264 Department of External Affairs to Australian Delegation, United Nations, and Critchley
Cablegrams 123, 36 CANBERRA, 2 March 1949, 5.35 p.m.
1. Since our previous message  Dutch statement and actions have given less cause for giving them any benefit of doubt with respect to their intentions in holding the conference at The Hague. The considerations set out in that telegram still apply, that is, the standing of the United Nations and the undoubted influence it has had up to date and related to that the difficulties which might be created for the United Nations if the position is arrived at where compelling action should be taken but for any reason is not taken.
At the same time there are certain basic requirements on which there can be no compromise on tactical grounds. For example, the release with complete freedom of all leaders and, in fact, the thousand other political prisoners held by the Dutch, and the restoration of the Government would seem to be a condition on which there is no room for compromise of any description.
2. The position seems to be that the Commission has reported  as strongly as it could on the defiance of the Security Council and asks the Council's direction. There is a primary responsibility on the United States to take the initiative in some form of compelling action executed by all members of the United Nations, by those which can take the most effective action, or by a regional group, whichever seems desirable to the Council. As a last resort if compelling action is vetoed or obstructed for any other reason the least that can be expected is a decision to hold the conference under the jurisdiction of the Commission with a view to implementing the Council's decisions and the Council's recommendations.  Where that Commission meets is of little importance, although New York would seem to be a better location than either Batavia or The Hague.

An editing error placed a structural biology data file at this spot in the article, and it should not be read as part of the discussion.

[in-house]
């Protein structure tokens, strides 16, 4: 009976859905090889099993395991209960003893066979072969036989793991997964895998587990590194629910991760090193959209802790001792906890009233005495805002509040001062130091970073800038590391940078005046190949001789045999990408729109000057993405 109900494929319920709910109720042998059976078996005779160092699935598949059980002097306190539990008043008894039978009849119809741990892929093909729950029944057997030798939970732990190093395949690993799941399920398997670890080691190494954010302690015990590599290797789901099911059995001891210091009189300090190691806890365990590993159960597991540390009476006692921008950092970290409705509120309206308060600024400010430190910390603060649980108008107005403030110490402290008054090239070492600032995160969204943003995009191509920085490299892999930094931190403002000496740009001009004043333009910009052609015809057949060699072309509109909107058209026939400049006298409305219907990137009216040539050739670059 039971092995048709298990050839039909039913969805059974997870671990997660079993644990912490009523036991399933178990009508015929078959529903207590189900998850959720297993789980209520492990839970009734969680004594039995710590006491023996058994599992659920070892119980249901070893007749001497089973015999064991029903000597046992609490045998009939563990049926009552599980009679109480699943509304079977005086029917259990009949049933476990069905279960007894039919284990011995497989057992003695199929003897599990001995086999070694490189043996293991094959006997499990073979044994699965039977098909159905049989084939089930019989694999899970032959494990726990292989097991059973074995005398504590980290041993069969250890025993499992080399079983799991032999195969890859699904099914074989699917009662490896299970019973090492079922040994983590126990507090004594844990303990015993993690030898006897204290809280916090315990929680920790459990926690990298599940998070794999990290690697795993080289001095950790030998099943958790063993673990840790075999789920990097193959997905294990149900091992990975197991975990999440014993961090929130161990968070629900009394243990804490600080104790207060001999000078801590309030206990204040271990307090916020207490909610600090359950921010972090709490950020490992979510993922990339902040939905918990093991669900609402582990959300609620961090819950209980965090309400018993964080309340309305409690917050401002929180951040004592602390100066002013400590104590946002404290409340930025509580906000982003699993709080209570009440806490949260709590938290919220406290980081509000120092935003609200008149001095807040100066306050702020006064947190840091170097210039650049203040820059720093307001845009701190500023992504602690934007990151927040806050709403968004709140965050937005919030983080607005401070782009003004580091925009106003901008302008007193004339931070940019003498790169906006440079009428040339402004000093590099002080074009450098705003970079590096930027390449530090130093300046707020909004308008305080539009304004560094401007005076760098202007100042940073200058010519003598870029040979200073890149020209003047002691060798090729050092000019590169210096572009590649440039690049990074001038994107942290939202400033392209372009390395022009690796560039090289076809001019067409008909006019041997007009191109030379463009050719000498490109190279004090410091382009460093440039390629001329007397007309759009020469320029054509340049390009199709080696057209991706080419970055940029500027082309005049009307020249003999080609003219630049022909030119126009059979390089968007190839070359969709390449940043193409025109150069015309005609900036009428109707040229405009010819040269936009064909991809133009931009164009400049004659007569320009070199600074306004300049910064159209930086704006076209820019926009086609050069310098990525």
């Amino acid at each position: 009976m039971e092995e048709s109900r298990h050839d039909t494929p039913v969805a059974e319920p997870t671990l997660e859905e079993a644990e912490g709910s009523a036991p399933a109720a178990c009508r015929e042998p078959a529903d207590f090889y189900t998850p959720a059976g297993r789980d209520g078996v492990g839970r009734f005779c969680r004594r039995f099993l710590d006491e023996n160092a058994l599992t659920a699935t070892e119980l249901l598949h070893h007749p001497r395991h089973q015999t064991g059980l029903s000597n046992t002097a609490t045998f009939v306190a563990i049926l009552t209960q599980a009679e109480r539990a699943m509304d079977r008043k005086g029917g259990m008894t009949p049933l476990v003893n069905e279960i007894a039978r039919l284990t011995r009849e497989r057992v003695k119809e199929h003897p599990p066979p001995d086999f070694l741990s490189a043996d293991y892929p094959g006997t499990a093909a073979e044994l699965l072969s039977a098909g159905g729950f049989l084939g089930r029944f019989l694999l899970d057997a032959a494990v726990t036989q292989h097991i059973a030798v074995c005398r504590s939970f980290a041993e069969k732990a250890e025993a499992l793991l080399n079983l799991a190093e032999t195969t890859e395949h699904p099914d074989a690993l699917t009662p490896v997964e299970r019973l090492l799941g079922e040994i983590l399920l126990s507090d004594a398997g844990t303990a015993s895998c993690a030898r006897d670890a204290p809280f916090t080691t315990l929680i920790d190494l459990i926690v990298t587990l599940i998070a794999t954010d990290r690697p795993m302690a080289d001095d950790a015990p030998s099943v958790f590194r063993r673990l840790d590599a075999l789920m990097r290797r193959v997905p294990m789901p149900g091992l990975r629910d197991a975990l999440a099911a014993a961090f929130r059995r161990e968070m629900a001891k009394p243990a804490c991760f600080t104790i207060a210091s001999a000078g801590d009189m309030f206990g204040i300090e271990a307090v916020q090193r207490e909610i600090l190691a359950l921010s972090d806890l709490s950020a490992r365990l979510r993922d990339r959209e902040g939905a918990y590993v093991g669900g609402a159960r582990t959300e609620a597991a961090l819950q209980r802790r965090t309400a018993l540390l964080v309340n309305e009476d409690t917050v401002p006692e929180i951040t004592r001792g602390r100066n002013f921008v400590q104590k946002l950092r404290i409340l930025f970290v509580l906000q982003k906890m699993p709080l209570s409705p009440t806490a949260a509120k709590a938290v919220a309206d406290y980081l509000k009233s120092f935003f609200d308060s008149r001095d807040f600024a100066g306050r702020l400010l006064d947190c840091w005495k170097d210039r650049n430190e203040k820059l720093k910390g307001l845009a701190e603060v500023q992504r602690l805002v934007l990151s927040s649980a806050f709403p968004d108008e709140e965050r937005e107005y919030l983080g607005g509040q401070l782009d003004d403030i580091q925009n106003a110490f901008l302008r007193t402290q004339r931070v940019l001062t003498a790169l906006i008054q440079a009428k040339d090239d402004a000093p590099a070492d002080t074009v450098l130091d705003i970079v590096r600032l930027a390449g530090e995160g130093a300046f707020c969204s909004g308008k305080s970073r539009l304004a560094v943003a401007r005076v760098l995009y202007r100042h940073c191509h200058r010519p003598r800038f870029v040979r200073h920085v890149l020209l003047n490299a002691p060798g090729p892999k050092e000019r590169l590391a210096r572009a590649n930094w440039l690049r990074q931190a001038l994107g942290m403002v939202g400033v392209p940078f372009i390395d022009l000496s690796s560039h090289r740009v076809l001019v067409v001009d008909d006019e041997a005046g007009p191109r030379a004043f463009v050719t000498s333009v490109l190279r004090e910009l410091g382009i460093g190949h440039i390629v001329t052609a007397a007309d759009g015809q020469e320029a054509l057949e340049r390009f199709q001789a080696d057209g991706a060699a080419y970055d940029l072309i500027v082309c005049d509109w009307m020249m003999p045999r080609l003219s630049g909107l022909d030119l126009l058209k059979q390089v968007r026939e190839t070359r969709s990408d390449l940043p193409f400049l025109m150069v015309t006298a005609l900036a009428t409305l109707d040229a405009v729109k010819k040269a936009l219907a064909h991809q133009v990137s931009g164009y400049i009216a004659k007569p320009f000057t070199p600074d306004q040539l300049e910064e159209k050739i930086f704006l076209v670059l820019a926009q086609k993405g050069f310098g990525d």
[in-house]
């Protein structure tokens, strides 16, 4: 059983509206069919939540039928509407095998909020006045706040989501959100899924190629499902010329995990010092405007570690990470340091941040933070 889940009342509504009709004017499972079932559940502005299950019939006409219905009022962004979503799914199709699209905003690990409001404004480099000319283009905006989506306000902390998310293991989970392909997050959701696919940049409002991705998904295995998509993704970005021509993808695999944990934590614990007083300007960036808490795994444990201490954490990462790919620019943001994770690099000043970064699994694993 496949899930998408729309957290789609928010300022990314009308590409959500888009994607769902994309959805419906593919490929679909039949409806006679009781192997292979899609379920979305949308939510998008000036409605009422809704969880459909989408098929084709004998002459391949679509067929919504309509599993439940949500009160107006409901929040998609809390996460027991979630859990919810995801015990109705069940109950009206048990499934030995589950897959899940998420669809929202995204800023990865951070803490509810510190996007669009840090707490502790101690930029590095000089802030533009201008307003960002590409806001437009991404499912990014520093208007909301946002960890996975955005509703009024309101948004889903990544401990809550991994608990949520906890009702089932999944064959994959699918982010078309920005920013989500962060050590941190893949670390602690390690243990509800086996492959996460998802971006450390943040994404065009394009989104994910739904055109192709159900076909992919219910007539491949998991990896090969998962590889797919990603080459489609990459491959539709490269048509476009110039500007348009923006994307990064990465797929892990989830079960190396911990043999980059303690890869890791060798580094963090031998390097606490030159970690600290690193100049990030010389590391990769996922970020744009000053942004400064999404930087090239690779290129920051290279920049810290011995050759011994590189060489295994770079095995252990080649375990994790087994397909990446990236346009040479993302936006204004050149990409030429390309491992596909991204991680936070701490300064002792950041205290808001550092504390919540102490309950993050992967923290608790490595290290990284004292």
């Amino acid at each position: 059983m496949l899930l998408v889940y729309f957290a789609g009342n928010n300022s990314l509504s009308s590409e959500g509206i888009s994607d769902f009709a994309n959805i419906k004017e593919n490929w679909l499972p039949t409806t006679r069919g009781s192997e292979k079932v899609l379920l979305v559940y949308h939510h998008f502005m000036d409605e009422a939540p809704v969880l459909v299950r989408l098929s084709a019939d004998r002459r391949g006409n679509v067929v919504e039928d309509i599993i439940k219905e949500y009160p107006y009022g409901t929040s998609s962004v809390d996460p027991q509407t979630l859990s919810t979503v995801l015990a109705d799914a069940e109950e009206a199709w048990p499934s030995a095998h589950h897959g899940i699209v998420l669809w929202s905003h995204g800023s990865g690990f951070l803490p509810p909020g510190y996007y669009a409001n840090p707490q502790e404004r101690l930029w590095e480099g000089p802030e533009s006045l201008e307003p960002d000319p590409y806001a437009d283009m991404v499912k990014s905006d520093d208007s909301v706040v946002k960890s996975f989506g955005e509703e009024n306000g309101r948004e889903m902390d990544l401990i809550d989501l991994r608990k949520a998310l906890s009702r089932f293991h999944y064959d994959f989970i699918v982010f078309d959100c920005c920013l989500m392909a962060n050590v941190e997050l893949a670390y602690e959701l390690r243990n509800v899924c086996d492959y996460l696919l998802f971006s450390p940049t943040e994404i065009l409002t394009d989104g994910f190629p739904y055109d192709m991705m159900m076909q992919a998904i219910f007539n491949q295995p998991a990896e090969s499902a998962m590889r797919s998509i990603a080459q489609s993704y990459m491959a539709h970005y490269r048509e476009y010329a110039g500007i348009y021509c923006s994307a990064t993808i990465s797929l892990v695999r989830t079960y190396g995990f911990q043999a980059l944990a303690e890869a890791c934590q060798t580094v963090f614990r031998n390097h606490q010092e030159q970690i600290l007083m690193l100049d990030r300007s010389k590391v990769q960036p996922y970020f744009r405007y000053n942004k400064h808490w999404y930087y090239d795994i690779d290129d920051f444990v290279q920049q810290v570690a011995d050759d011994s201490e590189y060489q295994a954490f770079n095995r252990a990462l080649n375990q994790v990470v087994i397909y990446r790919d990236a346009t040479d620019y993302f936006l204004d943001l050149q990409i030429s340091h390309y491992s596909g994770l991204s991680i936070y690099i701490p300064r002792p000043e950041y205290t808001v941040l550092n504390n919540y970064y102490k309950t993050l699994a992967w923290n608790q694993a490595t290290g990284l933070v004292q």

3. The attitudes of the United Kingdom, the United States and the Delhi group cannot at the moment be assessed. Clearly the United Kingdom regard Dutch action as sufficient compliance to argue against compelling action. We for our part do not wish to weaken our stand except insofar as some form of compromise might seem to be necessary rather than have our whole objective defeated. For these reasons a 'wait and see' game should be played for the time being except that we should continue to advocate the carrying out of the United Nations decisions. Any statement that is made should be confined to the observations that the Commission has reported that the Council's decision has been defied, that Australian policy is based on complete support for the United Nations which involves whole-hearted support for all its decisions, and that the obligation for action now rests on the Council and not the Commission, the Commission having reported failure by the Dutch to comply with the Council's directions.
4. This is a most difficult situation to assess from the point of view of tactics and perhaps you may wish to discuss on the phone in the light of your information.